However one spin-off from almost zero interest rates is the fact that it allows banks to take more risk because margins are high. Banks traditionally haven’t lent in ‘investment’ areas, due primarily to high perceived risk. But what if banks found experienced players in these fields, and equipped them to buy large volumes of single and double family homes in these neighborhoods? The perceived risk would reduce, and large scale bank lending would percolate in.

So what’s the upshot for us landlords, when large injections of bank lending flow into investment level areas? Firstly, and most obviously, it’s capital growth. But it can also lead to a range of connected positives. Higher values mean that it makes more economic sense to look after the houses (after all, banks appraise houses before lending on them). A better looking after the street attracts higher rents and better tenants.  All in all, a win-win for the landlords.

One large potential issue for cash flow hunters however, is that in the future, once bank debt permeates an area, landlords will increasingly need debt to make the numbers work, as gross yields will fall when bank debt moves in and prices rise – buying an apartment in Manhattan or Toronto for 2% Gross yield seems nuts unless a friendly bank is willing to step in. Once house prices are inflated from the real (cash) value by bank debt in every market across the US, then we’re looking at a very different animal from the current market- with mortgage debt, we must necessarily move our focus away from cash flow, to capital growth to make the investment work, which can make good returns, but gives control to the banks and away from landlords.

I witnessed the exact situation in Hackney during the boom of the early 2000’s.  In 1996, Hackney was rough – you could buy a 3-bedroom ex-council apartment for 80,000 Pounds Sterling.  At rent of 1100 pounds a month Gross Yield was 16.5%. Good enough to buy as a cash investor, all things being said, even in a flat market. Fast-forward 20 years to 2017, and the same apartment, post gentrification, would cost 500,000 pounds, and the rent would have increased to 2200 a month. A five-fold increase in value, but only a doubling of rent. Is it still attractive to a cash buyer at 5.3% Gross yield? Not really, unless you’re taking a mortgage and buying for capital growth (I’d be a seller here). The cash flow part of the investment has totally left the equation – nothing more than an afterthought that might cover the mortgage.

And therein, of course, lies the rub. Banks are looking at under-geared places like Buffalo right now, with an eye to lending. For existing landlords and soon to be landlords, the journey will be great, but when Starbucks opens, it’ll still be time to sell.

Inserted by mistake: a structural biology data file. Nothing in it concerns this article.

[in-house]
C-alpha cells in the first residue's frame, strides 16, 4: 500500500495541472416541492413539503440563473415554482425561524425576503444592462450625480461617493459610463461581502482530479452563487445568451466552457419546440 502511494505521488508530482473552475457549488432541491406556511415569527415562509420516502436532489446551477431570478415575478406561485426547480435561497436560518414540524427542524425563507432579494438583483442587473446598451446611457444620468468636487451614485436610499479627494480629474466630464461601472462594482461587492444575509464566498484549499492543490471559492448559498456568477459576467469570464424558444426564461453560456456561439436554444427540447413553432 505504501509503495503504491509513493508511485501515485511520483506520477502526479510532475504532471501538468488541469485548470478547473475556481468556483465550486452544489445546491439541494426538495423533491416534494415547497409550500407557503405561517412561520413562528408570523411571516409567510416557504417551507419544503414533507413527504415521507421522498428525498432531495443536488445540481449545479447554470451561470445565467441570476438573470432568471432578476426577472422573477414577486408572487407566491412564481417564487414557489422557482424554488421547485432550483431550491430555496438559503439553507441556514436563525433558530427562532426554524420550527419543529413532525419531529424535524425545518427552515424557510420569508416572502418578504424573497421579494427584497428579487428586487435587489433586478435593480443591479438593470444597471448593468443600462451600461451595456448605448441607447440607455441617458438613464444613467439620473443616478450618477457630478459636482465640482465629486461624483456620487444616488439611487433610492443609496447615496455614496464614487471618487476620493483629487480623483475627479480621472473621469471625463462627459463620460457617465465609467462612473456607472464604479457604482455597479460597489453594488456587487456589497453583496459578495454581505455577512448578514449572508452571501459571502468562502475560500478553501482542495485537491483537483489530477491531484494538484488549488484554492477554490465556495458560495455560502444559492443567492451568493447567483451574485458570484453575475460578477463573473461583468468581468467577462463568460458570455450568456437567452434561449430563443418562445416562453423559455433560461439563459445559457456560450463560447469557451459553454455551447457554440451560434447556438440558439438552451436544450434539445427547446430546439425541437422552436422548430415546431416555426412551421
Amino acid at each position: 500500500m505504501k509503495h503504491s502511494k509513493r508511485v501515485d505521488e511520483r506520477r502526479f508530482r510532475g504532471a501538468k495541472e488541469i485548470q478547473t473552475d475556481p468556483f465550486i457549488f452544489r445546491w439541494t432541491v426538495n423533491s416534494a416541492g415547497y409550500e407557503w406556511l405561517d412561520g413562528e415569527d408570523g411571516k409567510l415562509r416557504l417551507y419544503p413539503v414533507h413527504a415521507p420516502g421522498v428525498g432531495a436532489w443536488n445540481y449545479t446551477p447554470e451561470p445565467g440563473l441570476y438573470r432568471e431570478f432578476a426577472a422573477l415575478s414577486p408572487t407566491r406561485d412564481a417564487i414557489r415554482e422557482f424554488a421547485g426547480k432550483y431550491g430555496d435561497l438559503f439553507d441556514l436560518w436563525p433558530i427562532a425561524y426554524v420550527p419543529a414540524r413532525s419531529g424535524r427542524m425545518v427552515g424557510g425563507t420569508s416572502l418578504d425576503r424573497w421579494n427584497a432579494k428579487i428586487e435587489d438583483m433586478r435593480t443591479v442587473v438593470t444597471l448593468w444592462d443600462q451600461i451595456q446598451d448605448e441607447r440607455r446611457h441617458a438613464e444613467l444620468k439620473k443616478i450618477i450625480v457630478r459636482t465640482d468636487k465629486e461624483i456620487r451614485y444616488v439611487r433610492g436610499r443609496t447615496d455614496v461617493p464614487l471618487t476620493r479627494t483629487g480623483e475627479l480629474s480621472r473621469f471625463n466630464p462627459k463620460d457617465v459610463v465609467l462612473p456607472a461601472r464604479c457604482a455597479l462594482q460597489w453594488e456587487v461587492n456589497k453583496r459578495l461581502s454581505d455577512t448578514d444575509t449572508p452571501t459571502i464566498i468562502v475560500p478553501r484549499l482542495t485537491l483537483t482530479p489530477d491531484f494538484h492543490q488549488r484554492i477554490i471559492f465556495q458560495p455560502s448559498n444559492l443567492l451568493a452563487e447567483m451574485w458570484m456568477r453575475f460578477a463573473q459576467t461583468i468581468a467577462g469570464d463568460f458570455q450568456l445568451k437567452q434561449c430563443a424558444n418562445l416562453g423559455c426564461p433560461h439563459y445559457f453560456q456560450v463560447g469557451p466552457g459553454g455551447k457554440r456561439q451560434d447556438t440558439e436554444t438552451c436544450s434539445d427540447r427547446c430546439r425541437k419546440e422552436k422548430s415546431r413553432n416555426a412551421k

Current state of the Buffalo market: record-high sales, record-low inventory

June’s market data shows that Western New York’s housing market has overtaken the rest of New York in terms of price gains since 2000. Closed sales are up 15.4% statewide in the first half of 2016, and 34% up in the Buffalo-Niagara region.

As a result of the sales surge, the inventory of listed homes fell 19.9% to 4,309 – the lowest level for June since 2000, although it’s a little higher than during the previous four months of this year.

And that’s despite adding 1,931 homes to that market – the most since the peak of last summer.

2nd Tier Cities Attracting Techie Value Hunters

Written by Alan Findlay on . Posted in Investor Insight


I’ve been noticing a long-term trend of couples waiting a longer time before buying their own homes.

This is having a marked effect on the rental market across the US (and, indeed similarly in the UK as people are priced out of the market for longer). Demand for single family home rentals in cities like Buffalo is at an all time high, as families remain in rental accommodation for longer periods of time.

However, the bigger demographic trends are also changing the market – millennial couples are keeping it flexible – delaying having a family, delaying buying a family home, and keeping an eye on the budget. The result? An increase in long-term demand for smaller rental units.

Typically 1-2 bedroom units in multi-family homes would have much more tenant turnover than single units (in our business, one of these would turnover every 1-2 years, as opposed to a 3+ year turnover for a single unit). With smaller families closing this gap, it may well bring the entry point of the sweet spot between the quality and yield down to more affordable levels.